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Formation of contract of sales

2.1.3. Formation of contract of sales

Having seen a general introduction to contract of sales and its definition, it is worthy discussing the formation of contract of sale. In discussing the formation of contract of sale a comparative analysis will be made between the elements in the general contract provisions and provisions in the law of sales. In addition, the peculiar elements of the formation of sales contract will be analyzed and discussed.

Contract of sale is, like any other contract, formed when the parties express their agreement on the subject matter of the contract and its price. That is to say, the contract of sale is completed when the parties have expressed their consent to the terms of the contract. Thus, to say there is consent an offer made by one of the parties must be accepted by the other in a way that fulfills the requirements provided under general contract provisions. The parties must define the subject of their dealing with precision and their agreement shall be in special form when such form is necessary.


As a contract, a sales contract is regulated by general contract provisions. The requirements for the formation of contract should be complied with. Generally for the formation of contract offer and acceptance are indispensably required. Either the buyer or the seller shall propose to enter into a contract with specified terms if accepted by the offeree. The buyer or seller to which proposal to enter into a contract has been made should also express his assent without reservation.


Even though contracting parties might make invitation to treat, no contract of sale can be formed by mere invitation to treat in the absence of offer and acceptance by which the consent of the buyer and seller is expressed. The pretence of the parties is not again a sufficient formation of the contract of sale. The consent shall be free from defect and the parties shall have intention to be bound.


The object of the contract shall also be sufficiently defined, lawful, moral and possible pursuant to Art.1714, 1715, 1716 provisions of the civil code. The object of the contract of sale is principally delivering the thing and paying the price. The thing can be an existing thing belonging to the seller or third party or it might be a future thing. What is mandatorily required is that the thing to be delivered shall be sufficiently defined, lawful moral and possible.


The corresponding obligation assumed by the buyer is payment of price. Price as a requirement of consideration has been put in a way that creates peculiarity in contract of sale. Sufficient definition of the price shall enable the courts ascertain the price. However, lack of sufficient definition to that effect does not make the contract subjected to invalidation as it is provided under Article 1714. Article 2271 of the civil code fills the possible gap. However, if the parties do not determine the price of the thing, and if the price not is determinable, there is no contract of sale. The parties shall make the price at least determinable by referring to the arbitration of the third party according to Art.2271.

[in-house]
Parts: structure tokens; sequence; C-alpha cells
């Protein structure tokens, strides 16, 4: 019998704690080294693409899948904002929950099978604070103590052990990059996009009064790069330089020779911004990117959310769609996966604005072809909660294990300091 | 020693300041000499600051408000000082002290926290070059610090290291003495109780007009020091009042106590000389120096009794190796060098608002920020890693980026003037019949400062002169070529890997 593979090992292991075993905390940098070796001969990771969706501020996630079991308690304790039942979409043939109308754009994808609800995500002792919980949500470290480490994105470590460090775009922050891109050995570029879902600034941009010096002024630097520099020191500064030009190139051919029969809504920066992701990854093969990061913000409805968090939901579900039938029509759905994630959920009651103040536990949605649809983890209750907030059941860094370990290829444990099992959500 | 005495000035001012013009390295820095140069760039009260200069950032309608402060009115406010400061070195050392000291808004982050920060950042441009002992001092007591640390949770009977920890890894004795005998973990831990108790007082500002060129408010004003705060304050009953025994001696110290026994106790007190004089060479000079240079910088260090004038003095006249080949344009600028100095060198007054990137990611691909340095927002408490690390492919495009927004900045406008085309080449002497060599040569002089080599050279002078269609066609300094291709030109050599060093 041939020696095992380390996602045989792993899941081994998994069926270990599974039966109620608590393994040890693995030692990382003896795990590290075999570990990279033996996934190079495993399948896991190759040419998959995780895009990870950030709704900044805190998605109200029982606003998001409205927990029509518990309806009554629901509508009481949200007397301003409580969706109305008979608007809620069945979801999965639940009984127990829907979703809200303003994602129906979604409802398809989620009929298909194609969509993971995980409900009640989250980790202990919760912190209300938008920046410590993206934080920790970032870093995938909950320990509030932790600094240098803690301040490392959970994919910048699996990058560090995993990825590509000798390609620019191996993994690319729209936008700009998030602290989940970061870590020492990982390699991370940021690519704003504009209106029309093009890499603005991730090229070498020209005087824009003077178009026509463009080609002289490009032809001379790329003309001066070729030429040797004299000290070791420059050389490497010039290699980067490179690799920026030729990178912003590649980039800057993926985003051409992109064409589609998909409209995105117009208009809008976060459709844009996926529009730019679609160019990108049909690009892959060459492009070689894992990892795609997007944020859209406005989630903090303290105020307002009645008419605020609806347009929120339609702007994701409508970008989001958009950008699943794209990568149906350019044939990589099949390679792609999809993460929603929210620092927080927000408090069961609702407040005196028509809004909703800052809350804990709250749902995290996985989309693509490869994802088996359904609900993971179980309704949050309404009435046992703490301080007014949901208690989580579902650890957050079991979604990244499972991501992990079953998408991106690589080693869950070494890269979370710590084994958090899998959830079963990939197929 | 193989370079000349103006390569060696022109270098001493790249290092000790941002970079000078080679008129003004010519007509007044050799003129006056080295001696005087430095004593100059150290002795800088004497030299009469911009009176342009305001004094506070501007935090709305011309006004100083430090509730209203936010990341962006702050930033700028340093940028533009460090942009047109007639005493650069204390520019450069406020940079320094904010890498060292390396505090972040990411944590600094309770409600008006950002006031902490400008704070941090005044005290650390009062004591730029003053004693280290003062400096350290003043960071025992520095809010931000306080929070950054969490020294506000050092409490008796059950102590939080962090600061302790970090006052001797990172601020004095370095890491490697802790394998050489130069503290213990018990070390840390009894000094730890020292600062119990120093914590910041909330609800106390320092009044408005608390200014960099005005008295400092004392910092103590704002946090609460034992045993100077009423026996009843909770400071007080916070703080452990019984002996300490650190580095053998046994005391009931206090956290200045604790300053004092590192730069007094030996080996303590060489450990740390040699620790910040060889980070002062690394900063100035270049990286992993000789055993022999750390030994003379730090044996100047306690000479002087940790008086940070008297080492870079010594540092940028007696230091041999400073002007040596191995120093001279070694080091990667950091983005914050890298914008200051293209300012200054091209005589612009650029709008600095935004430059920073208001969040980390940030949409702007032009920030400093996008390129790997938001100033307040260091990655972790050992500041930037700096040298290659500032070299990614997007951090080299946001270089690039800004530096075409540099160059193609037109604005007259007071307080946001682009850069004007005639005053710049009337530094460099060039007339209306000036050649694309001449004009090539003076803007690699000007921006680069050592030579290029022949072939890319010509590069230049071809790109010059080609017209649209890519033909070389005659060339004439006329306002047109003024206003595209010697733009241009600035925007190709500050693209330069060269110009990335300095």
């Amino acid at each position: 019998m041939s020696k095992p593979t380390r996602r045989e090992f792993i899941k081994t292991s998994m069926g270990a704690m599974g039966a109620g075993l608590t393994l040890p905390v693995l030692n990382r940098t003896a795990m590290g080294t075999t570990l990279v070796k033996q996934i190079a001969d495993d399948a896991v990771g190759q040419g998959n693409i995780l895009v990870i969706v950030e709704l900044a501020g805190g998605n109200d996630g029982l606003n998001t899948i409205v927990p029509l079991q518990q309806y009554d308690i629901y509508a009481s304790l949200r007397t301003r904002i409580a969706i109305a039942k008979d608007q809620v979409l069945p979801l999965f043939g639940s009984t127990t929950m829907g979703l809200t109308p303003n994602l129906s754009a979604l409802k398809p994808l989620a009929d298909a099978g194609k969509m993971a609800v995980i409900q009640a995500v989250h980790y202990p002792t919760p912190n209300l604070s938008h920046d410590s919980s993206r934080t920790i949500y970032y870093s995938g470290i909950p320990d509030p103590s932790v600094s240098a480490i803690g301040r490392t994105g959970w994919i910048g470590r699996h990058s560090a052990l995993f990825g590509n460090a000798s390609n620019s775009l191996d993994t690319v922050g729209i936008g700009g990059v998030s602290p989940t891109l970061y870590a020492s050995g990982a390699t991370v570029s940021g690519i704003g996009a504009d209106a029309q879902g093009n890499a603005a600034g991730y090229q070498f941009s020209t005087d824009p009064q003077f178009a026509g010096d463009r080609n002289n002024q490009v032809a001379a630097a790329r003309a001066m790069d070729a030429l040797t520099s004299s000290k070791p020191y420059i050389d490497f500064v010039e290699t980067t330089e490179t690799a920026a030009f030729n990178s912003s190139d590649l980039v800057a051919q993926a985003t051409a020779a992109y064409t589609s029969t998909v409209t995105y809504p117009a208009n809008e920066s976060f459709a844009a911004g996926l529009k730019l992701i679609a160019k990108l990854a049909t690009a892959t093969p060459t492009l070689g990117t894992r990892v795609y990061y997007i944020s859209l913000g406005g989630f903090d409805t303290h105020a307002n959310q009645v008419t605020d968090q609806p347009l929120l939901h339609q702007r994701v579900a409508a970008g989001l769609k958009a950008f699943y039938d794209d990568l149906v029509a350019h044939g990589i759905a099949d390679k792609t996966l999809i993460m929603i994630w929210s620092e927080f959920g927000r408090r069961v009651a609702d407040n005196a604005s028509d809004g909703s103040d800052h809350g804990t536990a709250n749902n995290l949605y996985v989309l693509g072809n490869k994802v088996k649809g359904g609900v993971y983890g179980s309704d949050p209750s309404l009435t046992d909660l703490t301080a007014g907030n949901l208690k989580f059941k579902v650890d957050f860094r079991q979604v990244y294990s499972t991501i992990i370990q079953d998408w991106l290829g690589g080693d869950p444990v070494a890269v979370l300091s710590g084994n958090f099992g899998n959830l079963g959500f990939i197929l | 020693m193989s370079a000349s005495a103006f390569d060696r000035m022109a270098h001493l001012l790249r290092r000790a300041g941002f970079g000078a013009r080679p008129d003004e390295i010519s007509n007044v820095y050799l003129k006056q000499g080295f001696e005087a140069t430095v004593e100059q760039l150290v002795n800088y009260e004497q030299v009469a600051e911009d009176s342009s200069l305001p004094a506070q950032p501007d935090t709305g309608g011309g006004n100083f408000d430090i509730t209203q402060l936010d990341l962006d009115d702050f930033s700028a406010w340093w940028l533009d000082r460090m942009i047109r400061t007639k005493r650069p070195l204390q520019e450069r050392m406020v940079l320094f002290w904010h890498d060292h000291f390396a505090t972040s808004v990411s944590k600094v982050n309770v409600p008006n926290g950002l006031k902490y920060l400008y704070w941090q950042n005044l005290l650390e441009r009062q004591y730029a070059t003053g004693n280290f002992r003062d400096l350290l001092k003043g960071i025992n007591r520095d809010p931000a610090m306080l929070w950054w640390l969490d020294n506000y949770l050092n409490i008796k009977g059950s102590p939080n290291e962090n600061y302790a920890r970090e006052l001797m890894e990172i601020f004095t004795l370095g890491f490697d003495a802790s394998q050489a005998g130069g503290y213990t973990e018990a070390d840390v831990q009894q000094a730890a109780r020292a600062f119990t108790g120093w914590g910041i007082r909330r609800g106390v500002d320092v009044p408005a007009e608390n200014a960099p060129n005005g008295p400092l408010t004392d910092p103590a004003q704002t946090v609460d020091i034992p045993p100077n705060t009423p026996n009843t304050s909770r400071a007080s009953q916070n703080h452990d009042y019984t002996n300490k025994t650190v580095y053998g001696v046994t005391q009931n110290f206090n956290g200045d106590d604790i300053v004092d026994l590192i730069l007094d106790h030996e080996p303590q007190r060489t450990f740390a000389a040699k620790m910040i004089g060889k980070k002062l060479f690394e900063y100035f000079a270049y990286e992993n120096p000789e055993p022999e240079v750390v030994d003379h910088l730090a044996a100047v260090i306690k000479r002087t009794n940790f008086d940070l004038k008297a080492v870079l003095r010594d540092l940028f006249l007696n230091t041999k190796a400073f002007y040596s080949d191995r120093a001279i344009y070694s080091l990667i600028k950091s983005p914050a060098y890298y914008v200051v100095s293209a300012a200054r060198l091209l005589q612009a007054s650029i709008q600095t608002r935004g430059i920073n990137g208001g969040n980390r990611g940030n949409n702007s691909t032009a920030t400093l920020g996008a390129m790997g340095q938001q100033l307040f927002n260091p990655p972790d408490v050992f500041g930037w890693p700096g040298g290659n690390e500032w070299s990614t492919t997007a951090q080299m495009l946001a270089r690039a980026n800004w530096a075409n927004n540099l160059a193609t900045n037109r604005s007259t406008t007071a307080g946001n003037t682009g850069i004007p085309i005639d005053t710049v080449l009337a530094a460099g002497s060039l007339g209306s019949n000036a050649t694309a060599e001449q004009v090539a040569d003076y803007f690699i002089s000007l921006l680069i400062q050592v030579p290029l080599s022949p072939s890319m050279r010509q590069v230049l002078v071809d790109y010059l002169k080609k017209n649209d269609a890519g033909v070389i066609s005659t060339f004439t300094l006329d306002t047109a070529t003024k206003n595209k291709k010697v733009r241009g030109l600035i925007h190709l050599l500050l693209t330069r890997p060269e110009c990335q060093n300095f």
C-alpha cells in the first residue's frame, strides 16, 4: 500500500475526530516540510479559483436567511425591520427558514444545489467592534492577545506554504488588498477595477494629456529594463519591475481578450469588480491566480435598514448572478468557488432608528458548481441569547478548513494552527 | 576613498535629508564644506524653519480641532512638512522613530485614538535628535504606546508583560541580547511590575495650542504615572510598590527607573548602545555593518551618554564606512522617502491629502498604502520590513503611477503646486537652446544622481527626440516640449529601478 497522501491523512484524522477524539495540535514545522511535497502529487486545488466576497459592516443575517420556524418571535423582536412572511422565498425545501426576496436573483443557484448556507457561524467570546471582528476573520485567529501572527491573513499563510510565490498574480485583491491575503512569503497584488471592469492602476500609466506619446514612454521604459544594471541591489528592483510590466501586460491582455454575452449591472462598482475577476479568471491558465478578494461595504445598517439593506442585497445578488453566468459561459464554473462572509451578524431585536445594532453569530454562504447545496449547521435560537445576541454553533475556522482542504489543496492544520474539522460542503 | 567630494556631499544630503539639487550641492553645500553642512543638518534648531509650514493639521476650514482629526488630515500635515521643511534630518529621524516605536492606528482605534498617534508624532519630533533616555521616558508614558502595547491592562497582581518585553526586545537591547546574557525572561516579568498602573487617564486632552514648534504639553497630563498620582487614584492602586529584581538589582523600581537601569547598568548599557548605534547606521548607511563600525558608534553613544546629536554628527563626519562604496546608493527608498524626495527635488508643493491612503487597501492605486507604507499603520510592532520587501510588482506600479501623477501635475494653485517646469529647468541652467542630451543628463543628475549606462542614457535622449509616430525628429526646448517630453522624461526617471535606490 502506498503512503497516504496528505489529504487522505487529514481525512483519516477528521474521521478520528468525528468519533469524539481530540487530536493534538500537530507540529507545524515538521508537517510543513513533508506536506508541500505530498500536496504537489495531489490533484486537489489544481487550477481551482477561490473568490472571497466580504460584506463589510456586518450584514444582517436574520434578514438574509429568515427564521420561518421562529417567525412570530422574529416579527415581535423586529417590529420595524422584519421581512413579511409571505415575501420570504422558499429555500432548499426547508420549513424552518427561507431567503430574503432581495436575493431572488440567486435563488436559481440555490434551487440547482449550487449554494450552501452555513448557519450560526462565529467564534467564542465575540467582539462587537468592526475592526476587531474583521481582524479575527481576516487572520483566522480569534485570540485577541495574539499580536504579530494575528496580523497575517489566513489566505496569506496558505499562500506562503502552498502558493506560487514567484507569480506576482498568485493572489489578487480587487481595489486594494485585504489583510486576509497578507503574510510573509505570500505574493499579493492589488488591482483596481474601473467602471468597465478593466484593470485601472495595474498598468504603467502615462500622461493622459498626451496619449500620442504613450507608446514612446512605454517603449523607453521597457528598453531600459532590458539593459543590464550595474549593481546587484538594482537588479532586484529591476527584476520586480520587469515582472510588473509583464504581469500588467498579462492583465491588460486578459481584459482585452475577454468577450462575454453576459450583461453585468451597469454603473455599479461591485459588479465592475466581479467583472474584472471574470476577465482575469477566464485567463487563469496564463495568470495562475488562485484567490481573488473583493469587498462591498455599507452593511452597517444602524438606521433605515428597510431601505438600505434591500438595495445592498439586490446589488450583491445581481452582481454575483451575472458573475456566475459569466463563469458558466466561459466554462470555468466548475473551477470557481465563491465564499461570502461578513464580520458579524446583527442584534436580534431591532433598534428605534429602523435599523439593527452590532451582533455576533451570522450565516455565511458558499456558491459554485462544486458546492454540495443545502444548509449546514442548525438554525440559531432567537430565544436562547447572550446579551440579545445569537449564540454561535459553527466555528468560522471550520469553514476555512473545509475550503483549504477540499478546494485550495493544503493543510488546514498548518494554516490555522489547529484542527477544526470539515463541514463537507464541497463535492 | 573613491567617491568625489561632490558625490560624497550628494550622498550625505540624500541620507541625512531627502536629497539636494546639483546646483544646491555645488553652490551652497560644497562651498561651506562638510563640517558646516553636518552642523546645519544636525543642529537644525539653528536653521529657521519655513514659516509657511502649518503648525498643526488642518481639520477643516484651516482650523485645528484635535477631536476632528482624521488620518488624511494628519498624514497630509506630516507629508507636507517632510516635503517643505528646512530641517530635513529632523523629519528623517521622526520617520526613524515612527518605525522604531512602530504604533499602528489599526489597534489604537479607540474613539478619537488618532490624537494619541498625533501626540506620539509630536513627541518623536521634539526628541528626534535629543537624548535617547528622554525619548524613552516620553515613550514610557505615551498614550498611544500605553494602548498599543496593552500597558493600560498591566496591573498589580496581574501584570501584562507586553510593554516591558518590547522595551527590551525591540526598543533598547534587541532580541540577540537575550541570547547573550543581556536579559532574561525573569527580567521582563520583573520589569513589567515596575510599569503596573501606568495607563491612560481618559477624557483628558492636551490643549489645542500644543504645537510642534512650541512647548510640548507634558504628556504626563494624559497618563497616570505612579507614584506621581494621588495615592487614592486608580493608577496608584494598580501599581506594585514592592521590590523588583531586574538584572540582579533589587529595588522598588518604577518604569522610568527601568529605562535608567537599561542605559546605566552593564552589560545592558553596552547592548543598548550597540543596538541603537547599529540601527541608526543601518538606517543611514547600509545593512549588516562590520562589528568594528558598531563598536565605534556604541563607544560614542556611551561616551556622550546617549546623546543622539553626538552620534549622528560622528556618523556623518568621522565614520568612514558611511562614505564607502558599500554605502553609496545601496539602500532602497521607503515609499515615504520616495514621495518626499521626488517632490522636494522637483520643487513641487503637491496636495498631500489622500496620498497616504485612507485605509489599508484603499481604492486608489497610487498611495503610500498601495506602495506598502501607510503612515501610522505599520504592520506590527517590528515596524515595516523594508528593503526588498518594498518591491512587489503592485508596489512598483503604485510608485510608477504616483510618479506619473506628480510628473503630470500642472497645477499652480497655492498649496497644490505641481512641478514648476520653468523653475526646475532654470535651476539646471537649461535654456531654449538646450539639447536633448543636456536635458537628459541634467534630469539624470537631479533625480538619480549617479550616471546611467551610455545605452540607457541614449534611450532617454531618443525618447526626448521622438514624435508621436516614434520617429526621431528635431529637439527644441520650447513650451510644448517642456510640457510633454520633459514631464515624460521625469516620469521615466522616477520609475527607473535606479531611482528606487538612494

Art. 2271.  Price estimated by third party

(1) The price may be referred to the arbitration of a third party.

(2) There shall be no sale where such third party refuses or is unable to make an estimate.


According to this Article, to say that a contract of sale is formed the party must specify the price in their contract or refer to the arbitration of the third party. And the price referred to the arbitration of the third party must be determined as agreed. Otherwise, there would not be formation of the contract of sale.


For example, Aden agreed to buy a used computer from Bushra. But they could not determine the price of the computer. Thus, Aden agreed to pay the price determined by Guled who is a mechanic. Aden has taken delivery of the computer. Unfortunately, Guled died in car accident before he determined the price. Thus, there is no contract of sale in this hypothetical example as the arbitrator is unable to determine the price of the used computer.


? Can the parties refer the determination of the price to the market force? For example, can the party agree that the price would be the market price to be determined at some future date?


In some jurisdictions, for example in India, the parties may refer the price to be determined by a magazine which contains a list of items and their price and which is published regularly. The same is true in Ethiopia. For example, in Ethiopia, Ethiopian Tea and Coffee Authority, announces the price of coffee through Ethiopian Radio. Thus the parties can agree that their price is the price to be announced by Ethiopian Tea and Coffee Authority. Still, there will be no contract of sale if the authority fails to announce the price on radio. It is not necessary that the third party be a natural person.


Price of the thing sold can also be determinable when the thing has a current price or market price or when the seller normally deals in the thing sold. In such situation, the price would be the market price or the price normally charged by the seller.


In addition to what has been said, formal requirement is also an intrinsic element of contract of sale when it is provided either by their agreement or by law. It can be inferred, therefore, that no special formal requirement is peculiar for contract of sale.

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